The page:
In a recent study posted to the bioRxiv* preprint server, researchers discovered a new coronavirus (CoV), named Grimso virus, in Swedish bank voles (Myodes glareolus) using samples collected between 2015 and 2017.
Myodes glareolus, or bank vole, is a commonly found rodent species in Europe. Moreover, they are well-known hosts for numerous zoonotic pathogens like Francisella tularensis and Puumala orthohantavirus. Various BetaCoV and AlphaCoV from Myodes glareolus in the United Kingdom (UK), Poland, France, and Germany have been identified during previous investigations. Hence, the Myodes glareolus species is probably a potent reservoir for the CoVs.
About the study
In the current research, the scientists conducted a virome investigation of Swedish bank voles collected in Grimsö, Sweden. The team reported two genome sequences, Grimso215 and Grimso2306, of a novel BetaCoV named the Grimso virus, described their evolutionary association with other rodent CoVs, and also their prevalence over three years.
Samples procured from Myodes glareolus between 2015 and 2017 were screened for CoVs employing an in-house polymerase chain reaction (PCR) test and a published pan-CoV reverse transcriptase-PCR (RT-PCR) test. The partial spike (S) gene sequences were obtained from the samples by Sanger sequencing. The partial S gene sequences were then subjected to pairwise genetic investigations. The partial Grimso virus S gene sequences were further analyzed using Bayesian phylogeny. The genetic analyses were conducted to determine the evolutionary relationship of the Grimso virus with other CoVs found in rodents.
The results show that of the samples collected from 266 Myodes glareolus, nine were positive for a novel CoV according to the in-house PCR test. Of the nine Grimso virus-positive samples, the partial S gene sequences were collected from seven samples.
The RNA sequencing of Grimso2306 and Grimso215 samples revealed a near-complete CoV sequence and a full-length CoV sequence, respectively. The Grimso virus genome encodes for membrane protein (M), nucleocapsid protein (N), envelop protein (E), S protein, and hemagglutinin esterase (HE). The Grimso215 and Grimso2305 strains were related to a known rodent BetaCoV diversity, and established a unique lineage within the subgenus Embecovirus, according to phylogenetic studies based on the N, S, and ORF1b gene sequences.
The pairwise sequence identity of the Grimso215 strain with other rodent CoVs varied from 44−67% and 55−79% at the amino acid and nucleotide levels, respectively, confirming Grimso virus was unique and divergent from the previously characterized rodent CoVs. The Grimso2306 and Grimso215 genomes had 95.6% sequence similarity at the nucleotide level in 1,338 sites. In addition, the Grimso virus was hypothesized to be frequently found in bank voles based on the recurrent detection in three years and an overall prevalence of 3.4%.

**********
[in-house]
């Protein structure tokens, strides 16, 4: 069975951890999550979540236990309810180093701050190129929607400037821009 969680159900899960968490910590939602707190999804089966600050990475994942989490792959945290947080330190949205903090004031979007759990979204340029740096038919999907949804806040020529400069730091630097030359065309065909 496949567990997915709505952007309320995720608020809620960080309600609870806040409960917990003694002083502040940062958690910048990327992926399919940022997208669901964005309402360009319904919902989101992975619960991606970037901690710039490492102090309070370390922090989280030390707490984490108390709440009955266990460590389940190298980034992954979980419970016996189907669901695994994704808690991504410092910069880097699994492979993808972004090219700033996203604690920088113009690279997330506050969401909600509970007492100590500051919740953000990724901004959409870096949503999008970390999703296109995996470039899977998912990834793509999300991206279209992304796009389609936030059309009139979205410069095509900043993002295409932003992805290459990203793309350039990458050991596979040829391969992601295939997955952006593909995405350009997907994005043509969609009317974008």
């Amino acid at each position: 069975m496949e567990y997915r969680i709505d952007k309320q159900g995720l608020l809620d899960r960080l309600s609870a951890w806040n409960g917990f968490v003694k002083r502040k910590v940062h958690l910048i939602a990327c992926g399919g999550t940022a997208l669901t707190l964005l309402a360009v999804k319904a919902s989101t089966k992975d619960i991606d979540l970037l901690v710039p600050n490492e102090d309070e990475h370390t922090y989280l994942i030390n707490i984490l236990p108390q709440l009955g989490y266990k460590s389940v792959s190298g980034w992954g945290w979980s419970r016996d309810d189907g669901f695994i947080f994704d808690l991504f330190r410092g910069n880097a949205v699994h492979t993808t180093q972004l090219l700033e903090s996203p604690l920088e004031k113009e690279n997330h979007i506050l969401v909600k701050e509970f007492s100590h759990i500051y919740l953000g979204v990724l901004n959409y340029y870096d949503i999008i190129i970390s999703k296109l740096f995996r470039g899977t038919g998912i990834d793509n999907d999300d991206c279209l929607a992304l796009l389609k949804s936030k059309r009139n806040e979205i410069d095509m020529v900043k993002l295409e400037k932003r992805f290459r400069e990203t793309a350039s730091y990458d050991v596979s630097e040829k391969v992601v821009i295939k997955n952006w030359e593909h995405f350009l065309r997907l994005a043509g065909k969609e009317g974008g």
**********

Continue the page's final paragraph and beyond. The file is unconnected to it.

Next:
Phylogenetic investigations indicate the Myodes glareolus harbor around three virus species from BetaCoV and AlphaCoV genera. In particular, four viruses extracted from the bank voles in Poland, the UK, and Germany were closely associated with Lucheng Rn rat CoV (LRNV) in the AlphaCoV genera. Further, the phylogenetic analyses also identified two different Embecoviruses linked with bank voles.
The study findings demonstrated a novel and highly diverse Embecovirus, named the Grimso virus, in Swedish Myodes glareolus. The pairwise genetic examinations conducted in the study revealed that the partial Grimso2306 and Grimso215 sequences shared 94-100% and 98-100% sequence identity at the amino acid and nucleotide levels, respectively. Interestingly, the Grimso virus sequences exhibited less than 50% and less than 60% sequence similarity with other rodent BetaCoV at the amino acid and nucleotide levels, respectively.
Further, the Grimso virus sequences form a unique monophyletic group that clusters with other rodent-borne Embecoviruses with robust statistical support.
Collectively, the findings indicate that various distinct Grimso-like viruses co-circulate in the bank vole species, albeit additional studies are required for an in-depth understanding of their transmission ecology. In addition, the study revealed that closely similar CoVs are widely spread across Europe and solely associated with Myodes glareolus and other vole species, suggesting bank voles are probably natural hosts for the Grimso virus. This inference further indicates a long-standing host-virus relationship.
The present findings highlight the significance of long-term surveillance of CoVs in wild rodents to obtain an in-depth understanding of the ecology of CoVs in reservoir populations. Nonetheless, the Grimso virus’ potential impact on animal and human health remains unknown.
bioRxiv publishes preliminary scientific reports that are not peer-reviewed and, therefore, should not be regarded as conclusive, guide clinical practice/health-related behavior, or treated as established information.